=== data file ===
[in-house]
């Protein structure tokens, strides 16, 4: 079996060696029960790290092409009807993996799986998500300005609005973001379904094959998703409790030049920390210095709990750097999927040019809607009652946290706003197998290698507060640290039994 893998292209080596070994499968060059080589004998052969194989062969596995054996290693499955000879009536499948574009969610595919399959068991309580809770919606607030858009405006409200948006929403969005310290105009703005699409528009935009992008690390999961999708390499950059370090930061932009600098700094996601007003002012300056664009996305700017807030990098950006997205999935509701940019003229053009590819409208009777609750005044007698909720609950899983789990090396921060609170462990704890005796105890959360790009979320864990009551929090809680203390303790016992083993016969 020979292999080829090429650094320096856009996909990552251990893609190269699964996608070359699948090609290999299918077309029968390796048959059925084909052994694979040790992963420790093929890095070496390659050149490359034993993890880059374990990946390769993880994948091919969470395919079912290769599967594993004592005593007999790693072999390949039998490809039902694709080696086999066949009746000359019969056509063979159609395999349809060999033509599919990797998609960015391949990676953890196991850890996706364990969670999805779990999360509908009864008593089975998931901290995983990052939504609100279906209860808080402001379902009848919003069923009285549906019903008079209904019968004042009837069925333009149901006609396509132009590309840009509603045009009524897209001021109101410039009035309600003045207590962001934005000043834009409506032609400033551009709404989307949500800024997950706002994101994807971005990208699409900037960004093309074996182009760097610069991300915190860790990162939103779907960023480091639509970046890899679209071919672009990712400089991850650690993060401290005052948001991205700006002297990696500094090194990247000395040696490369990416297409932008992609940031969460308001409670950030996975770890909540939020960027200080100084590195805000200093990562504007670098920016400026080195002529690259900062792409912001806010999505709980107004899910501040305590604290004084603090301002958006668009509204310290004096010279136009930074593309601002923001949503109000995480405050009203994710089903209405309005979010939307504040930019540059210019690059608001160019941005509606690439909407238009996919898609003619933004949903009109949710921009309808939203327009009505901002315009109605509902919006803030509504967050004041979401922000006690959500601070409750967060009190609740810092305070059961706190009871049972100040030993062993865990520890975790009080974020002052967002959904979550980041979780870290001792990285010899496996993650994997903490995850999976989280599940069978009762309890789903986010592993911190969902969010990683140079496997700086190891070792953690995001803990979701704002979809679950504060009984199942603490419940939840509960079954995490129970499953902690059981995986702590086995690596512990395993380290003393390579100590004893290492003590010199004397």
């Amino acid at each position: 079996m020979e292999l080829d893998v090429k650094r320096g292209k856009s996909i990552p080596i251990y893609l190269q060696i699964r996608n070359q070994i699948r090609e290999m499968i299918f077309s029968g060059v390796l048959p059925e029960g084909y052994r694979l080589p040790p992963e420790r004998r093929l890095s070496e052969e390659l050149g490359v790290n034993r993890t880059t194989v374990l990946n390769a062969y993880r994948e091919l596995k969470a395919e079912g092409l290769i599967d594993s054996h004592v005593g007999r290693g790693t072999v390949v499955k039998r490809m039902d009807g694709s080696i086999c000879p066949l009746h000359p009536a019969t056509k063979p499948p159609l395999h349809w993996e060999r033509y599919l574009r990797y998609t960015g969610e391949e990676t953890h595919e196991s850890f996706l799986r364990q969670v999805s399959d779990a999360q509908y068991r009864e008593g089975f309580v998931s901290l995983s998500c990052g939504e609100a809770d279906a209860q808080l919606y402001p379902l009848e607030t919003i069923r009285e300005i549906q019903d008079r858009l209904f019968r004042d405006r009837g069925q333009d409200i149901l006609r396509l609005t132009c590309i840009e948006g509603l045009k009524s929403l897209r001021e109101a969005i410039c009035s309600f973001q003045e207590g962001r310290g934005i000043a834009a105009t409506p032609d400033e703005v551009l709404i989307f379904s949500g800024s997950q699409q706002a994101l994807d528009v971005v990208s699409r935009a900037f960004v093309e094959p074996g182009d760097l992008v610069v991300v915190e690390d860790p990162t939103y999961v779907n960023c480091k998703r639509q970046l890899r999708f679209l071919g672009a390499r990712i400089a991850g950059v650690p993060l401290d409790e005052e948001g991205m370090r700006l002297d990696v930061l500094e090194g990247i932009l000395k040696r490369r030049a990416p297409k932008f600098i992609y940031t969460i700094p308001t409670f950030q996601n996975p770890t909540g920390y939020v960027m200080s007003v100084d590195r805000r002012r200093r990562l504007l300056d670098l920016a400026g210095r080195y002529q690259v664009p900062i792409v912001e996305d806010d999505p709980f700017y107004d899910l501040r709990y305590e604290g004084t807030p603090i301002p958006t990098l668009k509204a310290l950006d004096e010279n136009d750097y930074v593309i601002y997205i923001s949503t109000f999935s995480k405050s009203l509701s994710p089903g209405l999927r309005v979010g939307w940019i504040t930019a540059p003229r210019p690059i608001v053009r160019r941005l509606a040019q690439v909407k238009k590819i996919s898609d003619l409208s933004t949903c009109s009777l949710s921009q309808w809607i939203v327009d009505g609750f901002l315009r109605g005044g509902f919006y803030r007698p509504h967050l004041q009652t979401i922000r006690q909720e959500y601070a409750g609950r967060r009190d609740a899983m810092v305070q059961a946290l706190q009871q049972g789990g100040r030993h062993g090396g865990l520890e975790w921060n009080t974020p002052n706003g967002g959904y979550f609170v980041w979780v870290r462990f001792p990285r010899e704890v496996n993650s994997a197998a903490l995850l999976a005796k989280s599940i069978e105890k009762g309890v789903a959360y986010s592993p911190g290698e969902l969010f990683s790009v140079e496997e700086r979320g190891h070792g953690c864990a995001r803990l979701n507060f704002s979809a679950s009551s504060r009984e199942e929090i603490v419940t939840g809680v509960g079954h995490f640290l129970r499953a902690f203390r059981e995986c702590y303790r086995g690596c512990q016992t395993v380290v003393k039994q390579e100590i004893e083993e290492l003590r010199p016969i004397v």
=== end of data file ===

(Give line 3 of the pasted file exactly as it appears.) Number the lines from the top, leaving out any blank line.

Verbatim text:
């Amino acid at each position: 079996m020979e292999l080829d893998v090429k650094r320096g292209k856009s996909i990552p080596i251990y893609l190269q060696i699964r996608n070359q070994i699948r090609e290999m499968i299918f077309s029968g060059v390796l048959p059925e029960g084909y052994r694979l080589p040790p992963e420790r004998r093929l890095s070496e052969e390659l050149g490359v790290n034993r993890t880059t194989v374990l990946n390769a062969y993880r994948e091919l596995k969470a395919e079912g092409l290769i599967d594993s054996h004592v005593g007999r290693g790693t072999v390949v499955k039998r490809m039902d009807g694709s080696i086999c000879p066949l009746h000359p009536a019969t056509k063979p499948p159609l395999h349809w993996e060999r033509y599919l574009r990797y998609t960015g969610e391949e990676t953890h595919e196991s850890f996706l799986r364990q969670v999805s399959d779990a999360q509908y068991r009864e008593g089975f309580v998931s901290l995983s998500c990052g939504e609100a809770d279906a209860q808080l919606y402001p379902l009848e607030t919003i069923r009285e300005i549906q019903d008079r858009l209904f019968r004042d405006r009837g069925q333009d409200i149901l006609r396509l609005t132009c590309i840009e948006g509603l045009k009524s929403l897209r001021e109101a969005i410039c009035s309600f973001q003045e207590g962001r310290g934005i000043a834009a105009t409506p032609d400033e703005v551009l709404i989307f379904s949500g800024s997950q699409q706002a994101l994807d528009v971005v990208s699409r935009a900037f960004v093309e094959p074996g182009d760097l992008v610069v991300v915190e690390d860790p990162t939103y999961v779907n960023c480091k998703r639509q970046l890899r999708f679209l071919g672009a390499r990712i400089a991850g950059v650690p993060l401290d409790e005052e948001g991205m370090r700006l002297d990696v930061l500094e090194g990247i932009l000395k040696r490369r030049a990416p297409k932008f600098i992609y940031t969460i700094p308001t409670f950030q996601n996975p770890t909540g920390y939020v960027m200080s007003v100084d590195r805000r002012r200093r990562l504007l300056d670098l920016a400026g210095r080195y002529q690259v664009p900062i792409v912001e996305d806010d999505p709980f700017y107004d899910l501040r709990y305590e604290g004084t807030p603090i301002p958006t990098l668009k509204a310290l950006d004096e010279n136009d750097y930074v593309i601002y997205i923001s949503t109000f999935s995480k405050s009203l509701s994710p089903g209405l999927r309005v979010g939307w940019i504040t930019a540059p003229r210019p690059i608001v053009r160019r941005l509606a040019q690439v909407k238009k590819i996919s898609d003619l409208s933004t949903c009109s009777l949710s921009q309808w809607i939203v327009d009505g609750f901002l315009r109605g005044g509902f919006y803030r007698p509504h967050l004041q009652t979401i922000r006690q909720e959500y601070a409750g609950r967060r009190d609740a899983m810092v305070q059961a946290l706190q009871q049972g789990g100040r030993h062993g090396g865990l520890e975790w921060n009080t974020p002052n706003g967002g959904y979550f609170v980041w979780v870290r462990f001792p990285r010899e704890v496996n993650s994997a197998a903490l995850l999976a005796k989280s599940i069978e105890k009762g309890v789903a959360y986010s592993p911190g290698e969902l969010f990683s790009v140079e496997e700086r979320g190891h070792g953690c864990a995001r803990l979701n507060f704002s979809a679950s009551s504060r009984e199942e929090i603490v419940t939840g809680v509960g079954h995490f640290l129970r499953a902690f203390r059981e995986c702590y303790r086995g690596c512990q016992t395993v380290v003393k039994q390579e100590i004893e083993e290492l003590r010199p016969i004397v």